Plastic materials, having essentially no functional groups that were capable of reaction with the isocyanate group, were used to obtain covalent bonds with the hydrophilic hydrogel polymers of the present invention. Substrates such as PET, used in angioplasty balloons; HYTREL, used for catheter shafts; PE, used for various balloons; and hydrophobic nylon-11 and nylon-12 polymers, used in catheters and balloons, were considered as the most important thermoplastic polymer substrates for plasma treatment with nitrogen-containing gases to affix very reactive amino groups onto their surfaces. The formation of cohesive bonds with the substrate surfaces is often relatively difficult to accomplish, and it is not always easy to obtain good permanence even with polyurethane substrates. PET and HYTREL were utilized as the plastic substrates because they are typical surfaces that do not lend themselves to cohesive bonding unless the surfaces are either oxidized, treated with very aggressive solvents, or treated by other means. Test parisons of PET and HYTREL were therefore investigated very closely. It was the purpose of the experiment to prove that the affixation of amino groups upon the substrate surfaces would render them very reactive with the sluggish isocyanate groups of the hyarophilic isocyanate prepolymers of the present invention, which were preferable because of their greater biocompatibility over other more reactive PU hydrogel intermediates.
NH3 was used as the plasma gas with the PLASMA SCIENCE PS 0350 Plasma Surface Treatment system, previously described in detail, and the experiment was conducted over a wide range of parameters. It was clearly established that for PET tubing (parisons having an OD of about 0.095 inches) use of NH3 as the plasma gas resulted in improved adhesion of the PU hydrogel systems of the present invention, over an RF input range of from 20% power input (about 100 to 120 W) to 85% power input (about 450 to 470 W), at an ammonia gas flow rate of from about 50 std ml/min to about 730 std ml/min (the maximum flow rate attainable with the PS 0350 unit; higher flow rates may be attained using other apparatus), during exposure times of from about 30 seconds to about 3 minutes, and at a temperature in the range of from room temperature to about 40° C. Optimized results were observed and noted at about 100 W to about 400 W power input, and ammonia flow rates of from about 200 std ml/min to about 650 std ml/min. ESCA surface analysis indicated that best permanence was achieved at intermediate surface concentrations of amino groups on the PET surface. The usefulness of ammonia plasma treatment was also confirmed for parisons made from HYTREL. Due to the high elasticity of HYTREL, drag force measurements required the insertion of a braided guidewire in the inside lumen of the parison to obtain reliable INSTRON readings.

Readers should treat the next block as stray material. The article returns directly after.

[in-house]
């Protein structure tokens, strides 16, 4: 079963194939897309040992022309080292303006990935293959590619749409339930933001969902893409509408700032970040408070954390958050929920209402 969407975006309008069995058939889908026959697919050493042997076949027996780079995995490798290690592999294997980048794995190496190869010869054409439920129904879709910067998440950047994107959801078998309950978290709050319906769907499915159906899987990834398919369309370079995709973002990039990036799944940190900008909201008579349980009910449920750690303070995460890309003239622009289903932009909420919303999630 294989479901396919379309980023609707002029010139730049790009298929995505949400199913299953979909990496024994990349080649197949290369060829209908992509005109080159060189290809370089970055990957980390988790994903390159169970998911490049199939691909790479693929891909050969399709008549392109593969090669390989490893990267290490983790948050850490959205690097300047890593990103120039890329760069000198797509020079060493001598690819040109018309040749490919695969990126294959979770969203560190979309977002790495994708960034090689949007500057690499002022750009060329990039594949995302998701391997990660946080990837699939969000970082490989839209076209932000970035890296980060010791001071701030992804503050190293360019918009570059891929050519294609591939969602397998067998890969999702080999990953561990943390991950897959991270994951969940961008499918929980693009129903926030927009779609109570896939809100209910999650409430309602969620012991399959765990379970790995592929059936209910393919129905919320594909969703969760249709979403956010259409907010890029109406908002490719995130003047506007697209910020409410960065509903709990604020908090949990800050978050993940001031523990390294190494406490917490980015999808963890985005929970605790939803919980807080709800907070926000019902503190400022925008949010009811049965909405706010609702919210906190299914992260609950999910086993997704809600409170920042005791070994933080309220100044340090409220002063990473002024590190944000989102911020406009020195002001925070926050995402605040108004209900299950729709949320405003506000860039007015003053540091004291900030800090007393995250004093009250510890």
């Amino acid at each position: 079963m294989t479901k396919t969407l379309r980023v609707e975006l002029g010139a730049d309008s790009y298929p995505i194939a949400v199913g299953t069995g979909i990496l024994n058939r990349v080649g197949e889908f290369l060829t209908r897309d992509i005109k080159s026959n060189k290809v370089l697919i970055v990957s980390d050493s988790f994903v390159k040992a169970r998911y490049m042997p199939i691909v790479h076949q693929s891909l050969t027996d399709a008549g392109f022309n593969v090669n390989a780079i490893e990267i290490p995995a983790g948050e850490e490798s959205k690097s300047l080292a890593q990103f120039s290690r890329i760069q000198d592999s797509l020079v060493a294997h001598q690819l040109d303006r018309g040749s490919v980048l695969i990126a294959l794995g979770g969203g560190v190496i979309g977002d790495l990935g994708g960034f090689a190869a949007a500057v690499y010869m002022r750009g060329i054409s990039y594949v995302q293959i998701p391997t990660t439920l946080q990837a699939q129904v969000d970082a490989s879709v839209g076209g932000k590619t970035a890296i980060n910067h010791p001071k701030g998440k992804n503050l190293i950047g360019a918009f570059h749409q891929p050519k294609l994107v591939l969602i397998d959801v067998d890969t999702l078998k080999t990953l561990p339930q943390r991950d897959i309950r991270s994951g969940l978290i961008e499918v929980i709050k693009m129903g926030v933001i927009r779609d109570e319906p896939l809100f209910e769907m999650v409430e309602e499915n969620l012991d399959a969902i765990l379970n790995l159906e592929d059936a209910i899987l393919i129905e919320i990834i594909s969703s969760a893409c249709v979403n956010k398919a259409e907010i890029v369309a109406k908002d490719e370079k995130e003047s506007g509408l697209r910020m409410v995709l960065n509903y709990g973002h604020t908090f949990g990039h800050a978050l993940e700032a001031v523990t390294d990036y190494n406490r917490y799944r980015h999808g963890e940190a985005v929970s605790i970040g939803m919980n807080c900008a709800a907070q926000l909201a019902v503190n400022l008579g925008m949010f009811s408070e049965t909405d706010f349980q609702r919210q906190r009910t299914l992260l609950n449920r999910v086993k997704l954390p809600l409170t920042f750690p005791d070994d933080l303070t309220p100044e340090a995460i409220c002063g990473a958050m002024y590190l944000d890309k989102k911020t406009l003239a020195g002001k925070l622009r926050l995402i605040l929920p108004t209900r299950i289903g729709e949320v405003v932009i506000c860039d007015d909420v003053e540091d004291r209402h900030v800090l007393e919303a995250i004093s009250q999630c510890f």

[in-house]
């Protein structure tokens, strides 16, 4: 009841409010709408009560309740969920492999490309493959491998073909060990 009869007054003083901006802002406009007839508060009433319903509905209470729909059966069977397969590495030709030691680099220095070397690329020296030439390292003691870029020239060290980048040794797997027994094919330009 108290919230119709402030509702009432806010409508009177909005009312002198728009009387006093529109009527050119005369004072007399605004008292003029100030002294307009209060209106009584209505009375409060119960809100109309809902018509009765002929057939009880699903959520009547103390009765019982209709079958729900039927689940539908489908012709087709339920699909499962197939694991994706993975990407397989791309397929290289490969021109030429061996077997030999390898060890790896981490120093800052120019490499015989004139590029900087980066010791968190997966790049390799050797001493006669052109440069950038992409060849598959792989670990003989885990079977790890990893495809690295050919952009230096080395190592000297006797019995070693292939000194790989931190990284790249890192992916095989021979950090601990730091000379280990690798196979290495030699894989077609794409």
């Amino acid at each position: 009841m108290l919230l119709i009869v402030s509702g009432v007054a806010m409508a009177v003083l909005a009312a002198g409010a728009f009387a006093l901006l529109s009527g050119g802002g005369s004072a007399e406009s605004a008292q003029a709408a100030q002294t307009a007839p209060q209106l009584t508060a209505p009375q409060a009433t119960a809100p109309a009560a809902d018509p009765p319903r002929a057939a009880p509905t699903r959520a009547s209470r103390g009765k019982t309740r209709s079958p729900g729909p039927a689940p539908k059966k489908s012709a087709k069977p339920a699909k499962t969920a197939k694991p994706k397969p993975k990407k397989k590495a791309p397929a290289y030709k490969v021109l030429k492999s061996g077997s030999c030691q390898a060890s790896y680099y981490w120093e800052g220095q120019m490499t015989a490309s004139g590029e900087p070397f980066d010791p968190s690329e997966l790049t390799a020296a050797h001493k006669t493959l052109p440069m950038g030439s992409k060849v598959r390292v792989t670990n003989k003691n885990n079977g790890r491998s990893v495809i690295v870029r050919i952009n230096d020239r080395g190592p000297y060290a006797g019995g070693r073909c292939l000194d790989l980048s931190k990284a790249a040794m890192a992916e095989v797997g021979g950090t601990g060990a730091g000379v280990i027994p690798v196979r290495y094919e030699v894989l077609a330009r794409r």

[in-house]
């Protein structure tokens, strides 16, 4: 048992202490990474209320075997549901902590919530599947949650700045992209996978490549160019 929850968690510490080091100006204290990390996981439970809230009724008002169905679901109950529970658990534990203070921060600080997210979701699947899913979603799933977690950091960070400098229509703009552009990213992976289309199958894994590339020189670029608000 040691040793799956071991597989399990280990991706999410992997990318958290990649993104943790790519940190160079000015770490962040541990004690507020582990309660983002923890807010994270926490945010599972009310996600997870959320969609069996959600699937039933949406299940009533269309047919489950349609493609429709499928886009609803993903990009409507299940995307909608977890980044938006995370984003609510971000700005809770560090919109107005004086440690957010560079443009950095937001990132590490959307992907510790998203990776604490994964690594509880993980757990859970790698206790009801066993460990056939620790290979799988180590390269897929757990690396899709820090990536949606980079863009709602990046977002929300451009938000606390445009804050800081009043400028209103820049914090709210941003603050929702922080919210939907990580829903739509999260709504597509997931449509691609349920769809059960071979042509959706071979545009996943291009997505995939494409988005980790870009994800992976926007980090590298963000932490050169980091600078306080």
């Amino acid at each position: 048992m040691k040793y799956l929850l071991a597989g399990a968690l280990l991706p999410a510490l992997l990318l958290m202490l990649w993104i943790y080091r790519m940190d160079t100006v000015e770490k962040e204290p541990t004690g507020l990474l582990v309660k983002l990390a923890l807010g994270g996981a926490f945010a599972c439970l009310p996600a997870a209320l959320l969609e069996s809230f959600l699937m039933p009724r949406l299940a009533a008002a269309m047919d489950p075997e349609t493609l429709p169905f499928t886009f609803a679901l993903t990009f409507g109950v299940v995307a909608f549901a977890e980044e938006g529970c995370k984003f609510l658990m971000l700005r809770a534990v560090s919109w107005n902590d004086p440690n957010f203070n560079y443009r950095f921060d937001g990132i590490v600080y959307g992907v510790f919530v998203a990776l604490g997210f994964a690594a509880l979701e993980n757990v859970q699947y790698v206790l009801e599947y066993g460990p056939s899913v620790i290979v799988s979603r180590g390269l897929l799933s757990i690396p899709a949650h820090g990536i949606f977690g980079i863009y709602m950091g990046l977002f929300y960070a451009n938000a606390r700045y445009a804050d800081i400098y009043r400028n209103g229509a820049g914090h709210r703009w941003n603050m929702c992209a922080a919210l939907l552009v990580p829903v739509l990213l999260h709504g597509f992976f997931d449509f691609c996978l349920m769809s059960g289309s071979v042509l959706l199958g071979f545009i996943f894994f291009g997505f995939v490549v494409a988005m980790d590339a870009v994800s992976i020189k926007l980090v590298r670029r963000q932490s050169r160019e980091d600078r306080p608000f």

The influence of the ammonia plasma treatment was tested with "Silicone" coating on PET parisons in the presence of blood as the contact environment and compared with the PU/PUR hydrogel from HYPOL PreMA G-50, catalyzed versions thereof, as well as combination systems comprising PreMA G-50 and other PU/PUR hydrogel prepolymer coatings (see also Example 2 for synthesis of hydrophilic PU intermediates). The "Silicone" coating, was not helped by the NH3 plasma treatment. Moreover, the "Silcone" coating did not show any kind of permanence in the presence of blood, the main body fluid tested. In contrast, the PU/PUR hydrogel coatings of the invention exhibited remarkably improved permanence in blood after ammonia plasma treatment. However, even the PU/PUR hydrogels without plasma treatment were also remarkably superior in this respect in relation to the "Silicone" coating.
Range finding tests with respect to concentration effects of the PU hydrogel intermediates (Example 2 and others) showed that suitable hydrogel coatings on the substrate surface are possible when the solids content of the coatings solution is within the range of from about 1.5% to about 6%, and when the dip time is from about 10 seconds to about 30 seconds. However, it is within the realm and scope of the invention to stay at the lower concentration range or even below, if the dipping time is extended, or relatively more aggressive solvents are used during the initial dipping procedure. Various known contacting methods, including spray coating, are also feasible. The insertion time of the device into the coating solution has a pronounced effect upon the quality of the coating. Other measures which influenced the coatings thickness and quality were the use of somewhat higher boiling solvents such as cellosolve acetate (UCC) and other similar slower evaporating materials as co-solvents with the lower boiling products such as MEK, ethers, and the like. Other materials which proved useful for the achievement of uniform coatings included minute quantities of surface active agents, for example, TERGITOL®X-100 (UCC) and thixotropic agents, such as amorphous silicas and other materials which are known to influence the quality and application of coatings to various substrates.